Terms such as ‘precision health’, ‘genomics’, and ‘bioinformatics’ have become popular in recent years. We hear them used more and more by experts talking about scientific research in the context of medicine and future health. But what is the significance of these terms when it comes to difficult-to-treat diseases such as cancer, diabetes, multiple sclerosis and other complex or rare diseases? How is genomics going to impact us as patients, families, and health care providers? The study of our genes (genomics) is helping scientists and clinical researchers gain a better understanding of health and disease. This deeper knowledge may identify the causes of such diseases and the risks associated with them, as well as shed some light on how diseases progress and respond to different treatments. Imagine if we could develop more precise treatments with minimal side-effects or even prevent these diseases from developing in the first place! This is not a podcast for geneticists or genomic scientists – they are already wildly excited about this stuff. This is for the rest of us who want to be educated on what genomics is and how it is revolutionising future health for all of us.
NASH: unravelling the complexity of liver disease with genomics.
In episode 8, we talk to Dr. Scott Friedman, internationally renowned physician and scientist, who explains why Non-alcoholic steatohepatitis or NASH is a liver disease that is becoming a growing health concern world-wide. Dr. Friedman describes the extraordinary capacity for the liver to regenerate, his ground-breaking research into the cause of inflammation and resulting scarring or fibrosis of the liver, and how Whole Genome Sequencing is being used to improve our understanding of why some people have a higher risk of developing the condition than others. Finally, he talks about how drug companies are leveraging all of this growing information in order to develop better diagnostics and new effective treatments for NASH and other forms of chronic liver disease.
Ep 7: In A Heartbeat - How Whole Genome Sequencing is telling us more about Heart Failure
Professor Mark Ledwidge, Co-Founder and Director of the Heartbeat Trust talks about his research and how Whole Genome Sequencing is helping to unravel some of the mysteries surrounding heart failure. He discusses the challenges around the sub-type of heart failure known as Heart Failure with Preserved Ejection Fraction where the pump itself is working correctly but the heart is unable to fill adequately to provide enough blood for the body’s needs. We also hear from Mark’s father, Tom Ledwidge who, at 81 leads a very healthy and active life despite his own heart issues. Tom advocates strongly for clinical research and is a research participant himself.
Ep 6: Chasing a Cure: Searching for answers to Congenital Hyperinsulinism leveraging genomics
In celebration of Rare Disease Day, we hear from a panel of five inspiring guests - all who share their unique perspectives about one particular rare condition called Congenital Hyperinsulinism. Join us to hear these valuable insights from Julie Raskin – Co-Founder and Executive Director, Congenital Hyperinsulinism International (CHI), New Jersey, and mom to Ben who has congenital hyperinsulinism; Sheila Bose – Vice President of the Board of Directors for CHI and parent to 3 children born with congenital hyperinsulinism; Dr Sarah Flanagan - Associate Professor in Genomic Medicine at the University of Exeter Medical School; Dr. Diva De León-Crutchlow - Chief of Endocrinology and Diabetes and Director of the Congenital Hyperinsulinism Center at Children's Hospital of Philadelphia; and Dr. Paul Thornton – Medical Director of the Endocrine and Diabetes Program at Cook Children’s Medical Center, Texas.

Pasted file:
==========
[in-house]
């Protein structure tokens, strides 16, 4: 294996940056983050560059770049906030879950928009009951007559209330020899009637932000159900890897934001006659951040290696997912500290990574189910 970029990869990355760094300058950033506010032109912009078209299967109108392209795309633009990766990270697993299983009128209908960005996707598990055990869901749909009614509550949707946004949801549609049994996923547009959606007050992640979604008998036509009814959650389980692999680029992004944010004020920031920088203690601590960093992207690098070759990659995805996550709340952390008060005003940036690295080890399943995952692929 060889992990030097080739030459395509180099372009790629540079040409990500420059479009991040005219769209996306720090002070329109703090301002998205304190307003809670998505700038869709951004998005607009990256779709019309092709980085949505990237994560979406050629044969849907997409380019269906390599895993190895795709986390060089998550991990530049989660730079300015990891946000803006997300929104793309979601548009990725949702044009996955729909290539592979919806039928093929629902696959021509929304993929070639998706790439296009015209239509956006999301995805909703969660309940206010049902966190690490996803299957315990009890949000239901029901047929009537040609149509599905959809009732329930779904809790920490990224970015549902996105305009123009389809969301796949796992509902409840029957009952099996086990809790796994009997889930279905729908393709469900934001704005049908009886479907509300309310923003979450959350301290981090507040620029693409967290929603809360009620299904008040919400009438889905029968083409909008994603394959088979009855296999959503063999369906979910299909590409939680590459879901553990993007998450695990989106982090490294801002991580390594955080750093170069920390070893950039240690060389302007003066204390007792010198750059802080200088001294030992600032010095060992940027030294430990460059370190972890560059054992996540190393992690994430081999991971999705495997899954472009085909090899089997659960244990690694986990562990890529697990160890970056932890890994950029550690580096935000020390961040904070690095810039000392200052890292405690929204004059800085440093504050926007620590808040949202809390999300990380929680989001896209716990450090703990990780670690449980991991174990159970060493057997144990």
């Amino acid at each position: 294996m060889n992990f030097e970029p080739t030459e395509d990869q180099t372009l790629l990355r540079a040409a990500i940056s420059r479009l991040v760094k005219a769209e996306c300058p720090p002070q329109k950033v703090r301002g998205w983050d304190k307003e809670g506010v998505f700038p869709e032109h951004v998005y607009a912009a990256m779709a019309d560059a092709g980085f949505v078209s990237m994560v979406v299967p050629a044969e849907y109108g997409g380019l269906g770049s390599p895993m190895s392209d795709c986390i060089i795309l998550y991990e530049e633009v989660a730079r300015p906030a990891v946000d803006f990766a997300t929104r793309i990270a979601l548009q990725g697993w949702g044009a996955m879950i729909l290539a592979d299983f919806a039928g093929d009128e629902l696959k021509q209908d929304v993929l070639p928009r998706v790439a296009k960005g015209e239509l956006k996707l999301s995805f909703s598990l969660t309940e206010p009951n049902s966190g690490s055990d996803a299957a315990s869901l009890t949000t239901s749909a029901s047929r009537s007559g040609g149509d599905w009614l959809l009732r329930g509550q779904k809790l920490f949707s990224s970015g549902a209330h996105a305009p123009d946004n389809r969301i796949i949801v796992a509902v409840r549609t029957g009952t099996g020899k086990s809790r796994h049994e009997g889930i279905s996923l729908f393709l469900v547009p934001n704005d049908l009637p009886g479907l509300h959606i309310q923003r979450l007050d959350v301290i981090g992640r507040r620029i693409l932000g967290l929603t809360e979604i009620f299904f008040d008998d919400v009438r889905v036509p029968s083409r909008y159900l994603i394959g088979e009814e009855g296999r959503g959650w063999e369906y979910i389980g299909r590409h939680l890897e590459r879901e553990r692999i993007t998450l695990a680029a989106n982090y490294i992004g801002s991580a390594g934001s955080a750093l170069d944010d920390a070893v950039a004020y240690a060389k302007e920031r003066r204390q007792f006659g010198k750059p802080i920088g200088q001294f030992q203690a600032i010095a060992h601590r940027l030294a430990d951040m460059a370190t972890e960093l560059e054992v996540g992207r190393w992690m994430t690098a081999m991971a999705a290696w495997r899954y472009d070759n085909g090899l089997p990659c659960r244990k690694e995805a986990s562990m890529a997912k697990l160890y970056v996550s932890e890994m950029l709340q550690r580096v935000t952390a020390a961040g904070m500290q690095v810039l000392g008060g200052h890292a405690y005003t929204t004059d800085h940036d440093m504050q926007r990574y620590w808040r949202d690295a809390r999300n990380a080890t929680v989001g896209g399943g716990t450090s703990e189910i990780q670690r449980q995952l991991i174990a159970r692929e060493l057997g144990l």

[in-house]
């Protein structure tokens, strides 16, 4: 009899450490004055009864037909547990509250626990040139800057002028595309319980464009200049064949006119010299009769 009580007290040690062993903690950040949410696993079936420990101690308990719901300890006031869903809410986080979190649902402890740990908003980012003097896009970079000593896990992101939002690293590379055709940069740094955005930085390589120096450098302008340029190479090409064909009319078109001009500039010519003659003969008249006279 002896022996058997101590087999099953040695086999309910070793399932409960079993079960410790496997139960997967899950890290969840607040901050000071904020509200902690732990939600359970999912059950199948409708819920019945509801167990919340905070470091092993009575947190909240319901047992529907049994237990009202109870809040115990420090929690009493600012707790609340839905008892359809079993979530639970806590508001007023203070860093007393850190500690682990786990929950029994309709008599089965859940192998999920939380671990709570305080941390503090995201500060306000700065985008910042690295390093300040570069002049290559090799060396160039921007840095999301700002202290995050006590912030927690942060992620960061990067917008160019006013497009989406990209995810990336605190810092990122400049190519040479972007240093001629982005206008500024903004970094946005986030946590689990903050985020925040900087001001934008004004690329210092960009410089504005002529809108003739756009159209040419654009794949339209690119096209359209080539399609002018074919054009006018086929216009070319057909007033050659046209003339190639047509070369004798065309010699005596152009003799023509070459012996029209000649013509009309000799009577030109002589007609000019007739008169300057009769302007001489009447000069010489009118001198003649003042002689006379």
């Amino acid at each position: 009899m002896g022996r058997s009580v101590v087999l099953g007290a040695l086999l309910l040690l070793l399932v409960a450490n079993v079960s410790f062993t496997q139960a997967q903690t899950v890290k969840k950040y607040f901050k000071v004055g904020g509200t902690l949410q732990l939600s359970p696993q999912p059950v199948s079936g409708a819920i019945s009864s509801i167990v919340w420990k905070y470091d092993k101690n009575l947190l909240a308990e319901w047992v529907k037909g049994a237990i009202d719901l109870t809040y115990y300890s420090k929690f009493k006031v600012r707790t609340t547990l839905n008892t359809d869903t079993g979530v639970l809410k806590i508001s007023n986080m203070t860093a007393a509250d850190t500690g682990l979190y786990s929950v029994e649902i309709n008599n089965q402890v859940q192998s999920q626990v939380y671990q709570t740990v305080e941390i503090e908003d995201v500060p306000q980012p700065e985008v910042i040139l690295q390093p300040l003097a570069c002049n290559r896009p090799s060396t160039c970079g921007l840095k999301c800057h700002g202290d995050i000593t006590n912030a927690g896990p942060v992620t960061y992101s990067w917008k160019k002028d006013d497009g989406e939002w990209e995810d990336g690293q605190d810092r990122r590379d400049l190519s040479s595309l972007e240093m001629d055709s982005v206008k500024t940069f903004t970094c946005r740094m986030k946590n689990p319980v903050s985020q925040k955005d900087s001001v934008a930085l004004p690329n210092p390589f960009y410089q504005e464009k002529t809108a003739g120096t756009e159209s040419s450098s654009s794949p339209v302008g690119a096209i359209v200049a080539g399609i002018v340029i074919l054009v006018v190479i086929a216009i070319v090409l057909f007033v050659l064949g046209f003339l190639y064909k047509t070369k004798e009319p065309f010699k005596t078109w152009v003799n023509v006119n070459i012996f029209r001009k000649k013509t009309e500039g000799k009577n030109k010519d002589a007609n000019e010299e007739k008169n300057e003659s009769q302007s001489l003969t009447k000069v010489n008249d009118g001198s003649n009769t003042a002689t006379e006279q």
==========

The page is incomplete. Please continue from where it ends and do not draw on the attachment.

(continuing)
Ep 5: Probing the Pandemic - Applying genomic research to accelerate our understanding of COVID-19
In episode 5, we hear from Professor Ross McManus, Professor in molecular medicine at Trinity College Dublin, who talks about his current research on people’s immune response to COVID-19. He also discusses how genomic is helping to accelerate our understanding of COVID-19 and how it can be applied to help develop better treatments in the future. We also hear from Britta Wyatt who shares her experience with Long COVID and how it has impacted her life over the past 9 months.
Ep 4: A Patient’s Perspective: Improving Research to Improve Treatments
In episode 4, Richard Stephens, patient advocate and Chair of the Stakeholder Forum for BBMRI-ERIC, the European research infrastructure for biobanking, talks to us about the value and power of patient and participant involvement in clinical research as well as how patients can benefit from the use of biobanks for advancing clinical research. We also hear the incredible personal story from Linda Tormey, Director of Clinical Programs and Operations at Genuity Science, who talks about the loss of both her parents at a young age and how it motivated her to pursue a career in clinical research so that she could help find solutions for those difficult to treat diseases.
Ep 3: Dr. Howard Jacob talks about how genomics is a potential gamechanger
In episode 3, Dr. Howard Jacob, VP and head of genomic research and data convergence at AbbVie talks to us about how genomics is a potential gamechanger for drug discovery and development, the inspiring story of 4-year-old Nicholas Volker who had a very rare disease and was the first individual patient to have his genome read in the clinical setting, and what Howard’s genome tells him about how he should manage his own health. We also hear a powerful personal story from Terri Brannigan who shares with us the challenges she has faced as a person living with Crohn’s Disease since her diagnosis at 15.